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DHS Working on Cloud-based Root-of-Trust to Secure Agency Email on Mobile Devices

Email Security for Mobile Devices

Email Security for Mobile Devices

Short on Technical details, DHS Announces Plan to Strengthen Mobile Device Email Security and Privacy for Corporate Devices in Personal Use

The DHS is partnering with BlueRISC Inc to develop Cloud-based Root-of-Trust (CRoT) technology to keep agency email separate and secure on corporate-owned, personally enabled (COPE) devices, even when the user operates personal email from the same device.

COPE devices are common in government agencies and enterprises. The corporate-owned element ensures a degree of control over the device usage, while the personally enabled element recognizes that users will make personal use of the device. The difficulty is ensuring that the personal use doesn’t damage the corporate security. It is a problem that is increasing with the growing incidence of remote working that has been dramatically enlarged with the current pandemic-driven working from home.

Solutions that address the users’ communication privacy, while enabling organizations to protect business content are essential to making COPE work for everyone, explains the DHS Science and Technology Directorate (S&T). Its own solution is to partner with BlueRISC in the development of EPRIVO Enterprise 2.0, an app that allows users to securely access both existing personal email accounts and their corporate or government account. 

“The EPRIVO Enterprise 2.0 email system ensures the confidentiality of email in transit, in cloud storage at an email service provider, and when stored on the mobile device, providing both physical and cryptographically based protections,” said Kris Carver, BlueRISC Technical Director. “Users can specify controls for the emails they send, including recalling messages or preventing the receiver from forwarding a message.”

The concept is not new. “Does Good Technology [acquired by Blackberry] ring a bell?” asks Chris Morales, head of security analytics at threat hunting firm Vectra. “There have been many others since, all providing a method of combining personal and work experience on mobile devices. This is the same thing, which is great for security,  but not always great for user experience when the user prefers using the native or specific email apps.”

The problem with the S&T announcement is that it is short on technical details. “S&T’s support for BlueRISC’s EPRIVO Enterprise 2.0 is providing enterprise security administrators and mobile device users a valuable tool that protects the security and privacy of both business and personal email on corporate- or government- owned mobile devices,” said S&T Mobile Security Research and Development Program Manager Vincent Sritapan.

Enterprise security administrators, says the announcement, can use the enterprise administrator’s console to set security policy for each user’s enterprise email account, ensuring that business messages are protected. But it doesn’t say how the security will be provided.

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“Unfortunately, this announcement lacks the required technical detail,” comments Fausto Oliveira, principal security architect at continuous behavioral authentication firm Acceptto. “It is understandable that DHS might not want to reveal all the mechanisms that this software is using, however, without further information, we have to address two potential risks.”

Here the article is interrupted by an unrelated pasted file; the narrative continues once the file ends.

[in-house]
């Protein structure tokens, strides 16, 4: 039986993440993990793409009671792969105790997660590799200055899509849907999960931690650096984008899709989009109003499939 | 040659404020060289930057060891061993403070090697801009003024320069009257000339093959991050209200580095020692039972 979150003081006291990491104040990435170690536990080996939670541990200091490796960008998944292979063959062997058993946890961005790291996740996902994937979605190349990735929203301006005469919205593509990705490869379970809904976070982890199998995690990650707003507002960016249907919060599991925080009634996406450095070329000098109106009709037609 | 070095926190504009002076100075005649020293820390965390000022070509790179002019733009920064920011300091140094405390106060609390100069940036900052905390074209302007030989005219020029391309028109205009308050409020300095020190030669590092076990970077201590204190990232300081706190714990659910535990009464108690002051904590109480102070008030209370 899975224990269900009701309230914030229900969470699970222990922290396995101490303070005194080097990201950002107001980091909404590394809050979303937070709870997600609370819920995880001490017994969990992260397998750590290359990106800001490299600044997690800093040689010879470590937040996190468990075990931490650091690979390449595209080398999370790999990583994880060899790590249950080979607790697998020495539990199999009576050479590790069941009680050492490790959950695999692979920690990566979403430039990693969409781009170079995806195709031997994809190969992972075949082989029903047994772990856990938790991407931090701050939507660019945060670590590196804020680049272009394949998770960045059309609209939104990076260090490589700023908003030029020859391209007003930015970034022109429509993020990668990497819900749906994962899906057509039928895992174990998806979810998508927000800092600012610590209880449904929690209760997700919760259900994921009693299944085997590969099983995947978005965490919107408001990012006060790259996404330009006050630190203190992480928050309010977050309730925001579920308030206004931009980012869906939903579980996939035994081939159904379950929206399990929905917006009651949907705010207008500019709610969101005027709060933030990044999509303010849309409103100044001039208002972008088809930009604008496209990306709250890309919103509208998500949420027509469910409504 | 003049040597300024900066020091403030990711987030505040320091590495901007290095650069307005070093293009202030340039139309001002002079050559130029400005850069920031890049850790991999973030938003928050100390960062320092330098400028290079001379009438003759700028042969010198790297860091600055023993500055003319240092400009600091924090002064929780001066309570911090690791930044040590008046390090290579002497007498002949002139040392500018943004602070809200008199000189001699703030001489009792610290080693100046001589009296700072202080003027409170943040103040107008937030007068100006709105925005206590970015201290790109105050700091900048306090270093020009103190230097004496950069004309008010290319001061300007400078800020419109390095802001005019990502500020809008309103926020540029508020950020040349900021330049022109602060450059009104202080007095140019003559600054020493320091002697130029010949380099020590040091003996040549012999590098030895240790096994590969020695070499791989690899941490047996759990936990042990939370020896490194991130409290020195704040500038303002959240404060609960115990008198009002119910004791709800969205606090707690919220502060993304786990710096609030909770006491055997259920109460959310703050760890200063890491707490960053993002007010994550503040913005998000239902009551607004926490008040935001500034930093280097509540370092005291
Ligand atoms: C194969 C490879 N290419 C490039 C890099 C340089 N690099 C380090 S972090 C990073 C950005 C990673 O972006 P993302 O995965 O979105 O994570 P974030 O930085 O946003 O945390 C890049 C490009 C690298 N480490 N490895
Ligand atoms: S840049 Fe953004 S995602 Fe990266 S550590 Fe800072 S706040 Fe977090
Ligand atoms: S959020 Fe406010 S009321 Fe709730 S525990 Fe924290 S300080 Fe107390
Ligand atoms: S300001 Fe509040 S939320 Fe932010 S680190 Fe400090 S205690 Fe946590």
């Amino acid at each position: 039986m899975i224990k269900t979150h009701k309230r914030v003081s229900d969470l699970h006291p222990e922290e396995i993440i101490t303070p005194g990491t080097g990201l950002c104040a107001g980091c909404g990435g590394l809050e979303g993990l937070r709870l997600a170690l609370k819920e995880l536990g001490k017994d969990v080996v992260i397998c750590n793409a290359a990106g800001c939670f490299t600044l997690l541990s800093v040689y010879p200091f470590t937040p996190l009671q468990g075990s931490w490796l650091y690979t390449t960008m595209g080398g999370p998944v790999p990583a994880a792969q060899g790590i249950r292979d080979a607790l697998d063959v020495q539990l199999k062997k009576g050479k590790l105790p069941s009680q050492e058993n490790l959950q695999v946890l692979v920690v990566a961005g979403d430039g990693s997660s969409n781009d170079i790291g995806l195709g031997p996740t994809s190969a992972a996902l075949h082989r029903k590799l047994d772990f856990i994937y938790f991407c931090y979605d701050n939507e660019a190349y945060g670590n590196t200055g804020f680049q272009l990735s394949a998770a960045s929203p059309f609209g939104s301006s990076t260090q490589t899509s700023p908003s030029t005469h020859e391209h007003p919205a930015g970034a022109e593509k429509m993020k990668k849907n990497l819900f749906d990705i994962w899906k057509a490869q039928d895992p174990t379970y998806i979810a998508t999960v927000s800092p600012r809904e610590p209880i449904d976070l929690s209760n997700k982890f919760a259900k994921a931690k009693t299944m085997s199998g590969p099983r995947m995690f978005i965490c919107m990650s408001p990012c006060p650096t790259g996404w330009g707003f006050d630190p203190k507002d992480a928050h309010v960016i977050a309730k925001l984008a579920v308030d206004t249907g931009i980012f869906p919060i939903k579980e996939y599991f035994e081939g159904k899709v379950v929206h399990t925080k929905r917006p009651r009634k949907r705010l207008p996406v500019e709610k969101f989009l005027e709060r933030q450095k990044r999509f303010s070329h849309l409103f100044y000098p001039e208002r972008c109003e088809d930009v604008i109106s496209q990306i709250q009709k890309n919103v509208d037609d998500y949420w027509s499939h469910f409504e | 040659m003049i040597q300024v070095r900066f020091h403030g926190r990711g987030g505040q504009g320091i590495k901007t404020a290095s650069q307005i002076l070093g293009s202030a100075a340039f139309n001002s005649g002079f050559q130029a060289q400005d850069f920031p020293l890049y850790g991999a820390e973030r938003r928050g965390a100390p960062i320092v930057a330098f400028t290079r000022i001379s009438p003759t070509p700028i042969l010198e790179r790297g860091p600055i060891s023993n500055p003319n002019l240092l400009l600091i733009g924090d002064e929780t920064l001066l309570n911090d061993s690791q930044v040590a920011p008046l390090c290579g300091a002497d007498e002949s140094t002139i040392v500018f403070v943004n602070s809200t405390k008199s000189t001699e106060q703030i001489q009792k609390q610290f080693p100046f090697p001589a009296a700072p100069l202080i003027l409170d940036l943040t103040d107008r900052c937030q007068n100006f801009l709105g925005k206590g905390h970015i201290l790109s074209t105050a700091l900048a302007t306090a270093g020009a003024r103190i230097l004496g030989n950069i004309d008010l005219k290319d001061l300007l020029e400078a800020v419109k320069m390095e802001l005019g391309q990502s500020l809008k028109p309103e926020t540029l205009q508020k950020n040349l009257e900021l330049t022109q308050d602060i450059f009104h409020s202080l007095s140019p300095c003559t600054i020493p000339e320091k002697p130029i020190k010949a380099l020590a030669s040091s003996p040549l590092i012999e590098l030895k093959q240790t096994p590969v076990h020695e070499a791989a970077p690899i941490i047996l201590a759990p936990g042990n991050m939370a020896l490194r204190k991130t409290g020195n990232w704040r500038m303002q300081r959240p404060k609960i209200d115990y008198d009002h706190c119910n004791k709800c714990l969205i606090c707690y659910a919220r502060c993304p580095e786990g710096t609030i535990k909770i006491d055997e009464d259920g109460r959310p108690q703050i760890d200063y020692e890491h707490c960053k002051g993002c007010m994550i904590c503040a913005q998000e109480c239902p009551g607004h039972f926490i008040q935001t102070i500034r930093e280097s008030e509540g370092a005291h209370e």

Oliveira’s concerns are firstly over the strength of the user authentication, and secondly, how does the approach address the insider threat. “It is not possible,” he said, “to ascertain how effective the authentication mechanisms are in this application. I am also concerned with the effectiveness of this software when it comes to address insider threats.”

He accepts that the email data — text or voice — is encrypted and some sort of tokenization is used to anonymize email data in transit, and that data is encrypted while stored in the user’s device. “However,” he asks, “what prevents the legitimate user as an insider threat actor from copying the email outside of the encrypted container and dispatching that information over insecure channels?”

With few details of the technology of the S&T app in development, it is difficult to answer such questions. It does seem clear, however, that the idea is fundamentally similar to the Beyond Identity passwordless authentication system launched on April 14, 2020. Here, the app authenticates the user and delivers secure communications, but also provides device information that would allow the enterprise/agency to choose whether to authorize access based on policy.

“BlueRISC uses the Cloud Root of Trust as a security control to enable the attestation of the devices and the use of encryption to protect email data both in transit and at rest in the users’ devices. This is an interesting, but not unique, approach,” says Oliveira. “It has the potential to secure confidential information in a way that makes it extremely difficult for an outsider to gain access to that information.”

Related: Enterprise Mobility: COPE vs. BYOD 

Related: Google Announces Open Source Silicon Root-of-Trust Project 

Related: Critical Bluetooth Vulnerability Exposes Android Devices to Attacks 

Related: NCSC Joins Secure Chorus to Promote End-to-End Secure Communications

Written By

Kevin Townsend is a Senior Contributor at SecurityWeek. He has been writing about high tech issues since before the birth of Microsoft. For the last 15 years he has specialized in information security; and has had many thousands of articles published in dozens of different magazines – from The Times and the Financial Times to current and long-gone computer magazines.

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